Last Sunday, Catalonia held their controversial independence referendum, which was banned by the Spanish government. It ended up being marred by chaos and violence from Spanish police. While over 90 percent of those who voted supported independence, the turnout was only 43 percent because those who favored being a part of Spain mostly boycotted the ballot. This information was confirmed in a report by Reuters.

Catalonia's leader to declare independence

President of Catalonia, Carles Puigdemont, said that he had favored mediation in order to try to end the crisis.

However, this has been rejected by Spain's government. Catalan lawmaker Mireia Boya said that a declaration of independence would follow a parliamentary session on Monday after going over the results of the referendum.

Puigdemont informed the BBC that he would request Catalonia's parliament to declare independence following the referendum. In a televised address last night he ominously said: “Today we are closer than yesterday to our historical wish.”

Spain's response to the situation

Spanish Prime Minister Mariano Rajoy has said that Catalonia must first “return to the path of law” before any negotiations can begin. Both the country's central government and the constitutional court have declared that the referendum is illegal.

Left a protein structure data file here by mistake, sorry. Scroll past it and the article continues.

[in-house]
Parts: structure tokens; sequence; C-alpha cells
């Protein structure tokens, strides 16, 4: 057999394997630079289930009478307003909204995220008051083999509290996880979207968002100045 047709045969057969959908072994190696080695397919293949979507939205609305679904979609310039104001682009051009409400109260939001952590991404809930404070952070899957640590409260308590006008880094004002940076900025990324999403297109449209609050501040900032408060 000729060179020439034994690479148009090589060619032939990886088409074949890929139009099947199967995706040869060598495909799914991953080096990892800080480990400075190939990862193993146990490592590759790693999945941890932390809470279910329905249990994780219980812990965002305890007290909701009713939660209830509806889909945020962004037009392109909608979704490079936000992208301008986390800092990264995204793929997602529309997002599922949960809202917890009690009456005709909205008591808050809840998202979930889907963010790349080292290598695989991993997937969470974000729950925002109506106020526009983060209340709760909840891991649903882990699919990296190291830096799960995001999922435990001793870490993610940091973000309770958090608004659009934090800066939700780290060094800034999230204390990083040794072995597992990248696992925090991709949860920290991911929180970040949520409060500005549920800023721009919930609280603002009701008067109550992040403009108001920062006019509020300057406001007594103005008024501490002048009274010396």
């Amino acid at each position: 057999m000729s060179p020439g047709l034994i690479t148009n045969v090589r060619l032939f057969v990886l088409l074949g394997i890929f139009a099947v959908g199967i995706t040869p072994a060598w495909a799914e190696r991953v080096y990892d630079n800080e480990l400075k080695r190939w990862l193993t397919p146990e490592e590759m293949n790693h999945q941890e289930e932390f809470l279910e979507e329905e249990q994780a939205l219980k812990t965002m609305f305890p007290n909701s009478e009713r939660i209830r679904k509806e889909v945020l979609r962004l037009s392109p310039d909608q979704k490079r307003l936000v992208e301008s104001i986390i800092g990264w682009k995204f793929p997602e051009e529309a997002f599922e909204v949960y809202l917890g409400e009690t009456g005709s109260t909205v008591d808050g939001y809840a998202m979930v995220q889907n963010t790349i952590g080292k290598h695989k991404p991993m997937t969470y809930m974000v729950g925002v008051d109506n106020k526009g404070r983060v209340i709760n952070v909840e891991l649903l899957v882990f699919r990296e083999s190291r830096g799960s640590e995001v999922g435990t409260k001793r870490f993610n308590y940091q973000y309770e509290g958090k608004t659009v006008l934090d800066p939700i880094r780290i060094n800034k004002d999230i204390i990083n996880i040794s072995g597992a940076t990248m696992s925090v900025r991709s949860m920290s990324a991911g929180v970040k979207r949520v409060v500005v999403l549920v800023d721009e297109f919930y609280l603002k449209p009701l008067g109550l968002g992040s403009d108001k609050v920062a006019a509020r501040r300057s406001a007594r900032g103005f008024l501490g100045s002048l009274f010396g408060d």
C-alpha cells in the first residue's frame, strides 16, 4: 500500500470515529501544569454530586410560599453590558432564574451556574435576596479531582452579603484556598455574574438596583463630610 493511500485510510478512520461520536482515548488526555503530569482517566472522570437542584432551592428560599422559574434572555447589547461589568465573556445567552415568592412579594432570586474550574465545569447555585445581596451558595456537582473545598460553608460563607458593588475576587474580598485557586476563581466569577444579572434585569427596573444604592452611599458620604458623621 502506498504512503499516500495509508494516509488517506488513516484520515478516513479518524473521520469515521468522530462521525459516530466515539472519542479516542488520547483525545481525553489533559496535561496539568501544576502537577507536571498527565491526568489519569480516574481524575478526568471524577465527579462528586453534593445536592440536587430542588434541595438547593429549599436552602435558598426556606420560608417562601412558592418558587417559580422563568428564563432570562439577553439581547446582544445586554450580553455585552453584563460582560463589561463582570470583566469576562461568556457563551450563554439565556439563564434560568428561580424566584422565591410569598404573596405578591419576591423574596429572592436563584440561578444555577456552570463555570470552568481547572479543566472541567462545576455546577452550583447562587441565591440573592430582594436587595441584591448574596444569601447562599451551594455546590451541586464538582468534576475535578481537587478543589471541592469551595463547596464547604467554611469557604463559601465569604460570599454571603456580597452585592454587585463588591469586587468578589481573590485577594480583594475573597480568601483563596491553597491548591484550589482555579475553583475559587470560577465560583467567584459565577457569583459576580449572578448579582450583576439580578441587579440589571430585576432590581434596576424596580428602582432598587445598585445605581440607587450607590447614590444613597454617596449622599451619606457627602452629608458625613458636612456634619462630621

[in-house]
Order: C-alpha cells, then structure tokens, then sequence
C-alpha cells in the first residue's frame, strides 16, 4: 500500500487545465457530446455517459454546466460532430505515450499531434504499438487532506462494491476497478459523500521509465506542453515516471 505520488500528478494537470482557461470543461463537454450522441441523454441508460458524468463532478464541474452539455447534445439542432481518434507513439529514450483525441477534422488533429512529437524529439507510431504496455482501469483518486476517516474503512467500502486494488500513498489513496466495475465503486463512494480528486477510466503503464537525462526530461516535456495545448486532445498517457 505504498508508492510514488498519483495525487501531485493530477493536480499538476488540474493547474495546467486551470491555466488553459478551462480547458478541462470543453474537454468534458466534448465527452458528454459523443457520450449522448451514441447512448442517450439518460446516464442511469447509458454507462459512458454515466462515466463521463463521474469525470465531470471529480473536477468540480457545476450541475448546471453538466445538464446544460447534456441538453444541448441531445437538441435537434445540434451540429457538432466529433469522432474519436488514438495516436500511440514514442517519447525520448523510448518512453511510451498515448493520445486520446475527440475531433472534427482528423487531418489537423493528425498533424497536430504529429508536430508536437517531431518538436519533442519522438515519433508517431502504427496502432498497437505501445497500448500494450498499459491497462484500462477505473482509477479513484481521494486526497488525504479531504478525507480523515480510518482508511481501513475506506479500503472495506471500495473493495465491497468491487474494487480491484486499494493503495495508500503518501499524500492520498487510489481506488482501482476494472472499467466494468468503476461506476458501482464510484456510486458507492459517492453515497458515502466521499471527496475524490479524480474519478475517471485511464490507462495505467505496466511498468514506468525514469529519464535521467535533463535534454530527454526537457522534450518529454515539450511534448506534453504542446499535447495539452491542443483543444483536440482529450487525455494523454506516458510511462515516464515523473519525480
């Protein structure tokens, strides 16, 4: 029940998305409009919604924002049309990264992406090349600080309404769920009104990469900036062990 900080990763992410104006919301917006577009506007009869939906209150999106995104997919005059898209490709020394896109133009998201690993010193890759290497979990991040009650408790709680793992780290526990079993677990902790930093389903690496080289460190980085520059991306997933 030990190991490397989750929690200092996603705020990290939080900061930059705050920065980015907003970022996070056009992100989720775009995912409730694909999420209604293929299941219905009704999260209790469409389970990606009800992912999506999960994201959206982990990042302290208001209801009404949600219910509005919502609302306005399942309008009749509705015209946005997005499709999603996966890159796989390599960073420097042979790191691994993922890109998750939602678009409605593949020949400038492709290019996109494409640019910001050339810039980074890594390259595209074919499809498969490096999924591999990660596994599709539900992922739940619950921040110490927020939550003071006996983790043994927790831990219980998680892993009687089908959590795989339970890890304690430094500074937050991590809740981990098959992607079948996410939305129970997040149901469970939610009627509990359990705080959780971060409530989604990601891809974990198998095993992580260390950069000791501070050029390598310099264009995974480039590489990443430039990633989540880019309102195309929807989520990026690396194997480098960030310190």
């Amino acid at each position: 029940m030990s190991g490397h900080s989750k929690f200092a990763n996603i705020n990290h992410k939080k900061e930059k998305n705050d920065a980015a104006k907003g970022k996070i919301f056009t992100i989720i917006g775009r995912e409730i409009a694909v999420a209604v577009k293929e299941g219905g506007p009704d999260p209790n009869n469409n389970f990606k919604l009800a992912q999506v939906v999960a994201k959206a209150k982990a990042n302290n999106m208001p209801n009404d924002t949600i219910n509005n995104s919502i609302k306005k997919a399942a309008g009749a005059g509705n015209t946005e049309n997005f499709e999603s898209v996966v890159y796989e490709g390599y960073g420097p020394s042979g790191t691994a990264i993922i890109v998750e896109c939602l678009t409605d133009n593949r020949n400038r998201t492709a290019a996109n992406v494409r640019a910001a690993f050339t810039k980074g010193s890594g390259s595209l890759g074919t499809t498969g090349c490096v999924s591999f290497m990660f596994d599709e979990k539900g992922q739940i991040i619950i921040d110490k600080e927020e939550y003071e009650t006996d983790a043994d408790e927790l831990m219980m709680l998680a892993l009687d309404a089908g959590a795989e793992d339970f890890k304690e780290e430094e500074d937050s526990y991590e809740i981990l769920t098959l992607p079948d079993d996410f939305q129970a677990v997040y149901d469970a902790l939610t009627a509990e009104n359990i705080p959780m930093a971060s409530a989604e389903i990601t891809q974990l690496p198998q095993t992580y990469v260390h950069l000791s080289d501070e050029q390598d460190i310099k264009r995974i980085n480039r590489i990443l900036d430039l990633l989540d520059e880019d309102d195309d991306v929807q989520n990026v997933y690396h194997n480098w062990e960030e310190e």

On Tuesday, King Felipe VI chastised the “irresponsible behavior” of the leaders of Catalonia.

A government source told Reuters that Rajoy has said that Puigdemont had to end the idea of unilaterally declaring independence. Ruling party lawmakers say that Rajoy is also thinking about taking the unparalleled step of dissolving the Catalonia parliament and triggering regional elections.

However, he is having a hard time getting enough support to do so, which could further compound the country's political crisis.

How the European Union has reacted

Spain is the euro zone's fourth-largest economy and this continuing constitutional crisis has rattled the euro and hit the country's stocks. The deputy head of the European Commission, Frans Timmermans, spoke to the European Parliament about the issue yesterday.

He said in regards to all involved that “Its time to talk” and open up a dialogue to resolve the issue.

However, the European Union (EU) has also deemed that the results of Catalonia's referendum are unconstitutional and they refuse to acknowledge the result. According to, a spokesman for the European People's Party, the largest party in the European Parliament, issued a warning. He said of Catalonia that, “If you contest the law to abandon Spain you also need to know that you abandon the EU.”